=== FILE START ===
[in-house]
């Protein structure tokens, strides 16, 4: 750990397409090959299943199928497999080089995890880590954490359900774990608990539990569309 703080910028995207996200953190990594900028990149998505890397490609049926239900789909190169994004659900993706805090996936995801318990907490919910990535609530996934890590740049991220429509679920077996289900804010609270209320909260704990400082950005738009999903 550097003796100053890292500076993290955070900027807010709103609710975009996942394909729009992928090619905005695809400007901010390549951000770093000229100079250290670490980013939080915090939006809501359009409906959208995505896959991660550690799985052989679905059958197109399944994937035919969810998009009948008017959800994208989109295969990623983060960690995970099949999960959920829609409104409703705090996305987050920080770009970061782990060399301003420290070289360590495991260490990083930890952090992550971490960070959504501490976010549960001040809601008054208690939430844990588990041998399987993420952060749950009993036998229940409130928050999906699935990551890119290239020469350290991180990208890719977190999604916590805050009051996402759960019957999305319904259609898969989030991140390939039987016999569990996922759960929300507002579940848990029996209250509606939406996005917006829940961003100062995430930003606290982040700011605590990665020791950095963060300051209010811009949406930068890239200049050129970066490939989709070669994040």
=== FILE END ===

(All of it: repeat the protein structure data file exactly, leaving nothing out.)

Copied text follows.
[in-house]
């Protein structure tokens, strides 16, 4: 750990397409090959299943199928497999080089995890880590954490359900774990608990539990569309 703080910028995207996200953190990594900028990149998505890397490609049926239900789909190169994004659900993706805090996936995801318990907490919910990535609530996934890590740049991220429509679920077996289900804010609270209320909260704990400082950005738009999903 550097003796100053890292500076993290955070900027807010709103609710975009996942394909729009992928090619905005695809400007901010390549951000770093000229100079250290670490980013939080915090939006809501359009409906959208995505896959991660550690799985052989679905059958197109399944994937035919969810998009009948008017959800994208989109295969990623983060960690995970099949999960959920829609409104409703705090996305987050920080770009970061782990060399301003420290070289360590495991260490990083930890952090992550971490960070959504501490976010549960001040809601008054208690939430844990588990041998399987993420952060749950009993036998229940409130928050999906699935990551890119290239020469350290991180990208890719977190999604916590805050009051996402759960019957999305319904259609898969989030991140390939039987016999569990996922759960929300507002579940848990029996209250509606939406996005917006829940961003100062995430930003606290982040700011605590990665020791950095963060300051209010811009949406930068890239200049050129970066490939989709070669994040």